The following chapter focuses on Hellenistic poetry, beginning with Apollonius's Argonautica. Alexopoulou points to the originality of its inclusion of a female travelling figure, contrasting Medea with those wives who wait at home, Penelope and Clytemnestra. The lack of a magnetic pull towards the Argonauts' homeland is also considered, as Apollonius's interaction with, and response to, the Odyssey is examined. A number of Callimachus's epigrams are then discussed; the strong connection that they make between fears over the danger of the sea and its threat to the achievement of one's nostos is argued to reveal the Hellenistic era's continuing preoccupation with the nostos theme, in life as well as literature.

Despite asserting no need for an 'exhaustive conclusion', the Epilogue does function in this capacity. Unfortunately, there is one moment in this chapter and two in the appendix that follows, in which sizable chunks of text have been cut and pasted in verbatim from earlier in the volume; this detracts somewhat from these closing pages. Even so, the Appendix points to an interesting extension of Alexopoulou's work by introducing the reception of the nostos theme in modern Greek literature. Beginning with the ballad of the 'Return of the long-absent husband', a variant of which was collected by Nikolaos Politis, who first noted its close relationship to the recognition scene between Odysseus and Penelope in Homer. Going on to look at the theme of returning home in works by Giorgos Seferis, C. P. Cavafy, and Yiannis Ritsos, Alexopoulou demonstrates how the attraction of this theme has not only persisted through the folklore tradition, but gained renewed power with the creation of the modern Greek state in 1832, and the modern Greek diaspora. As Alexopoulou herself declares, this section is 'far from comprehensive', but serves as a valuable appendix to the work.

Regrettably, the press's formatting and production of the volume is slightly amateurish, and there is a sense that the editorial process was minimal: not only the repeated sections of text towards the end, but also frequent typographical errors and some instances of incorrectly-referenced works (including on the first page of the Preface, where the reference should be to Thalmann 1992, rather than 1980).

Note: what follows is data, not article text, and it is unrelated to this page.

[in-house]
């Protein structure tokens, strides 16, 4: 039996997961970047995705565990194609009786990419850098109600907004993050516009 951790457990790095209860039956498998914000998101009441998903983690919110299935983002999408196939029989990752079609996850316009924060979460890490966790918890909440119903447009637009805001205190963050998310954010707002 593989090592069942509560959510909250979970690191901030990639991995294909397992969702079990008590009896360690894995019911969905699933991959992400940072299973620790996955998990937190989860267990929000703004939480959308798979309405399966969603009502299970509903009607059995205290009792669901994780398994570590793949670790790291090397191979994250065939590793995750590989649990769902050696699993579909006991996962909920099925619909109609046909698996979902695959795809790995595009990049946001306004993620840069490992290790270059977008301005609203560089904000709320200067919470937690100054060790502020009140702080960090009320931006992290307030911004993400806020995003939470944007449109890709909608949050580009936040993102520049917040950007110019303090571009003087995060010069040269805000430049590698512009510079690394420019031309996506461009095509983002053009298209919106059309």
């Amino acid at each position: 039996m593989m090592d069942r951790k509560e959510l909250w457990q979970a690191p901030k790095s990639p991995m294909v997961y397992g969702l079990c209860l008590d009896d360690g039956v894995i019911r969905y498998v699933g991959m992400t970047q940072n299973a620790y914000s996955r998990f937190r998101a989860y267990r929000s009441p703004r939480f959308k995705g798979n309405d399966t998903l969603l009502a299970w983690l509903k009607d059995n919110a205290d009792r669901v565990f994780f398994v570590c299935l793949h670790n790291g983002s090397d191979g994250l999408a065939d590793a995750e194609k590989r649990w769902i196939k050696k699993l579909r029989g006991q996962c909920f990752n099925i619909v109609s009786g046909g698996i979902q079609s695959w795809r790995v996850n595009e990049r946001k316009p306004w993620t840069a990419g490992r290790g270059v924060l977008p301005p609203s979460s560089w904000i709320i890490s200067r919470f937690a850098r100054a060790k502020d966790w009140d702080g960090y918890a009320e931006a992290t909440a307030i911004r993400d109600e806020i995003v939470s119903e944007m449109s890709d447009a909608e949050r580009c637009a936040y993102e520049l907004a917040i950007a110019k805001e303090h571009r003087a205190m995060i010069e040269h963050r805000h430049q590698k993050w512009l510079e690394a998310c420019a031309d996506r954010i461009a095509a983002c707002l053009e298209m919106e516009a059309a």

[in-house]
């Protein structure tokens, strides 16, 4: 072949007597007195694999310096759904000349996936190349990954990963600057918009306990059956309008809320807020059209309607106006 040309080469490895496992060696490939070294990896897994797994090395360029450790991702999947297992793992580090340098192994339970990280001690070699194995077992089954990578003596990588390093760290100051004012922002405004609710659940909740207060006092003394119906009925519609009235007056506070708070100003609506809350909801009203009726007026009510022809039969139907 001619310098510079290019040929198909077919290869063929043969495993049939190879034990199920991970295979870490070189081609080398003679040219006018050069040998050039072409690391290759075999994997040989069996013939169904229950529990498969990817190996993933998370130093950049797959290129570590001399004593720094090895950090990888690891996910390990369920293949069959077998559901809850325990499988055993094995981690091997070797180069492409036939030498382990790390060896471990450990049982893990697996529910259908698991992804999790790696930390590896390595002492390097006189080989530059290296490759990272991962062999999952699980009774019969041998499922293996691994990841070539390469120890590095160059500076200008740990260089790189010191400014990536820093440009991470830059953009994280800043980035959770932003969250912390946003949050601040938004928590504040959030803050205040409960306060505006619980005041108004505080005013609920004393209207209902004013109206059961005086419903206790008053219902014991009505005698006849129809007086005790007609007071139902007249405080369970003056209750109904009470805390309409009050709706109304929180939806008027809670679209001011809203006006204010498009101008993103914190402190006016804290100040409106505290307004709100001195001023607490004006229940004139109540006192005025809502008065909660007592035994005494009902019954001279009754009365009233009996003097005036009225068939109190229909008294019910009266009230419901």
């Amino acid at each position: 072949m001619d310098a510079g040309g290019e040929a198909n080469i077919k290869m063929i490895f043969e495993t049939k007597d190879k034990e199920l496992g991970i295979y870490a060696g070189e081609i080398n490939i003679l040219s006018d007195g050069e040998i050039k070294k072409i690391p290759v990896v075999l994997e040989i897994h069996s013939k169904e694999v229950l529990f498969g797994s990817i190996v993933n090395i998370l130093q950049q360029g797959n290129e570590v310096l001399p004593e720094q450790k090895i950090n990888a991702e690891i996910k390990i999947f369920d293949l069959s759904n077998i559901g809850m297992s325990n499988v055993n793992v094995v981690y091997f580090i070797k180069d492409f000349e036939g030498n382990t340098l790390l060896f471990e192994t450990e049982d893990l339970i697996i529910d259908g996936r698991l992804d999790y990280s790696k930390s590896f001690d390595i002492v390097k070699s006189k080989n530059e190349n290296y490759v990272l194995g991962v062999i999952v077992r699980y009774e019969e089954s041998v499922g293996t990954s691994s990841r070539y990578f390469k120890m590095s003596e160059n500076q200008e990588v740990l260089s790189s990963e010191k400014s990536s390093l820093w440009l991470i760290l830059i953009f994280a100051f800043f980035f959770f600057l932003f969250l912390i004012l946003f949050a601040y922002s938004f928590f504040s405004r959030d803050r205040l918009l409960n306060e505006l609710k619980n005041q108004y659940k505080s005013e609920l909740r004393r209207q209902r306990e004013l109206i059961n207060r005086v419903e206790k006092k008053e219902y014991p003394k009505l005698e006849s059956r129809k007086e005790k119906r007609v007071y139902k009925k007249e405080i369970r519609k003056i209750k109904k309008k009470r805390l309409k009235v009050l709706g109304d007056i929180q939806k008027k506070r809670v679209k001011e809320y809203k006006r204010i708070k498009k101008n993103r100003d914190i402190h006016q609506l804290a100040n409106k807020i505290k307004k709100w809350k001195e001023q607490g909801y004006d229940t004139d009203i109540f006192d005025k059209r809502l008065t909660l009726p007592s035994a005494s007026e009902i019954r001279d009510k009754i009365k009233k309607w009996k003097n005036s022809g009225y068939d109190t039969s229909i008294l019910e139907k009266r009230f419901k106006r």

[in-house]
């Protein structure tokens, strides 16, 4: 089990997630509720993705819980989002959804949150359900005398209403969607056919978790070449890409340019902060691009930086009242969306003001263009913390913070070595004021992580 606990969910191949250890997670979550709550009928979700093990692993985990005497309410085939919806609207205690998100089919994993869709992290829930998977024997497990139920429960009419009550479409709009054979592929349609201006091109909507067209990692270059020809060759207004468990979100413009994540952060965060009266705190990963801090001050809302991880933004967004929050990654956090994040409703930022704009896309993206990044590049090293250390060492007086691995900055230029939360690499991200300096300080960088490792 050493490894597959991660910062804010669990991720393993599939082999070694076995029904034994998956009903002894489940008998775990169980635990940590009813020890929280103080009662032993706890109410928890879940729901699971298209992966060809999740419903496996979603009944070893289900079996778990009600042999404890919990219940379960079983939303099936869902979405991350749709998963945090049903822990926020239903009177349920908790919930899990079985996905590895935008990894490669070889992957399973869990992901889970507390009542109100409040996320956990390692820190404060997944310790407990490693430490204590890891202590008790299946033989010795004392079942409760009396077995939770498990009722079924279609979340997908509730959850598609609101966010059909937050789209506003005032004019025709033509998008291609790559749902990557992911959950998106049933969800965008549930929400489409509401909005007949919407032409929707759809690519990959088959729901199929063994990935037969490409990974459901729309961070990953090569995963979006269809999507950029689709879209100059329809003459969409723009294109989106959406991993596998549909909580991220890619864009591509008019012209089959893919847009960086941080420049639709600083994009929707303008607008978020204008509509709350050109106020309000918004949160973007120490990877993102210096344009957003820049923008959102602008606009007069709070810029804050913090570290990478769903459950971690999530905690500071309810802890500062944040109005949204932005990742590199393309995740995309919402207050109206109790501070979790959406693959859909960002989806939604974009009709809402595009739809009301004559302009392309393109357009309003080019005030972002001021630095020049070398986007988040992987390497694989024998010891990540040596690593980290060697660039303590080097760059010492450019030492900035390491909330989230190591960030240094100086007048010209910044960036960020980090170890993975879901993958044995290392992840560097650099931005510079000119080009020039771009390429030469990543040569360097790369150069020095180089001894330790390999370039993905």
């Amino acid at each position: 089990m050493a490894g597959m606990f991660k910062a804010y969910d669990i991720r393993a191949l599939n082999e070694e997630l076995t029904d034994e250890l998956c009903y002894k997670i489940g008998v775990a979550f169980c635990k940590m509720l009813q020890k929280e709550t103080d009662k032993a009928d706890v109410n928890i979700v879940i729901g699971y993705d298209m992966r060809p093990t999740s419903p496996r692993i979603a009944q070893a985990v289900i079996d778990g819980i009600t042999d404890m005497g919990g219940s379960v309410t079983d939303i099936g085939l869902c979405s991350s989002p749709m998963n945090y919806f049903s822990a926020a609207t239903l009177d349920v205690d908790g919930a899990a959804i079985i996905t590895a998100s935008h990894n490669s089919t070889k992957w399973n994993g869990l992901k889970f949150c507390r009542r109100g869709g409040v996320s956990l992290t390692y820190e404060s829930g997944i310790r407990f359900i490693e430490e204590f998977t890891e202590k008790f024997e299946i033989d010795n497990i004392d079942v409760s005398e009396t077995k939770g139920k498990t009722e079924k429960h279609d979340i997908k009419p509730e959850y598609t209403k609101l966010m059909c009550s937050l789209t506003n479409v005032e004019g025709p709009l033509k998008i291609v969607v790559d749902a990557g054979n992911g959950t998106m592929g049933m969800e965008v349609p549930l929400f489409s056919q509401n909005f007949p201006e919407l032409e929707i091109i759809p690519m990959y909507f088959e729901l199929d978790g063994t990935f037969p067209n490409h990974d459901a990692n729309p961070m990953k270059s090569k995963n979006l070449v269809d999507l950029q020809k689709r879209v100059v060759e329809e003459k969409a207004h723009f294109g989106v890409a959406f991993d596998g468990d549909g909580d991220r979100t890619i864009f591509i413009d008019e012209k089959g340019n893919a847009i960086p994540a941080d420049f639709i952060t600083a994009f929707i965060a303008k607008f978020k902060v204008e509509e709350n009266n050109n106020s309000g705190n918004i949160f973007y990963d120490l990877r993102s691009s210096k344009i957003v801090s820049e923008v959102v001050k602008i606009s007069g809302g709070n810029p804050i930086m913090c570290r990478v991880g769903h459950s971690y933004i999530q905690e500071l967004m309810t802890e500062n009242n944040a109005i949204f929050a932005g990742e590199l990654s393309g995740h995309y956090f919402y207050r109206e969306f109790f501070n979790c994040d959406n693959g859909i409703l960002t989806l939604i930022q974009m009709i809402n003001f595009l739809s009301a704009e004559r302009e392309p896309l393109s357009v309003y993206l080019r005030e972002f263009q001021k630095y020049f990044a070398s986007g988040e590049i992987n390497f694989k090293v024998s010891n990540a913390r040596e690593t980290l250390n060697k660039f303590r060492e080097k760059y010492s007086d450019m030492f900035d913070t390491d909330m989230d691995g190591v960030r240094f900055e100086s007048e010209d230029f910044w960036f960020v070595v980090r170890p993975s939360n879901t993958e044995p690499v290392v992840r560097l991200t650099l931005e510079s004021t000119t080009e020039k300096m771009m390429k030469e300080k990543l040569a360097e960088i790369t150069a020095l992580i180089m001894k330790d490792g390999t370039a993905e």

Nevertheless, Marigo Alexopoulou's work fills an important gap in the scholarship by bringing together analysis of this crucial theme throughout a number of genres and eras of ancient Greek literature. As such, it is a useful and informative work that could prompt much further research.

Table of Contents

1. Introduction
General
Nostos: a popular theme
Nostos and war
The seafaring experience
Wandering for philosophical, religious (theoria) or touristic ends
Colonisation, exile and ostracism

2. Nostos in Homer
Nostos as a story pattern
Nostos and ritual
The nostos narratives and its variants
The effects of absence
Nostos and oblivion
Nostos and death (katabasis)
Wandering (themes of bath, clothes and food mark Odysseus' transition)
Return, disguise and deceptive stories

3. Nostos in Tragedy
Typical roles with their typical themes
The role of the woman (sleepless nights and dreams)
The motif of longing
Women and the failed nostos
The absent male figure
The theme of clothes
The theme of bath and bed
The theme of sacrifice
Nostos and athletic imagery
Nostos and recognition
Secret nostoi (deceit and/or revenge)
Nostos and tragic plot
Messenger-scene in nostos-drama
Nostos-drama and suspense
Welcome scene in nostos-drama
The idealistic nature of the nostos-drama

4. Nostos in Hellenistic Poetry
General on Hellenistic poetry
Nostos in Apollonius' Argonautica
Departure-voyage to Colchis
The role of Medea in the return-story
Return voyage
Hellenistic epigram
Callimachus' selected nostos-epigrams

5. Epilogue
Appendix
Bibliography
Index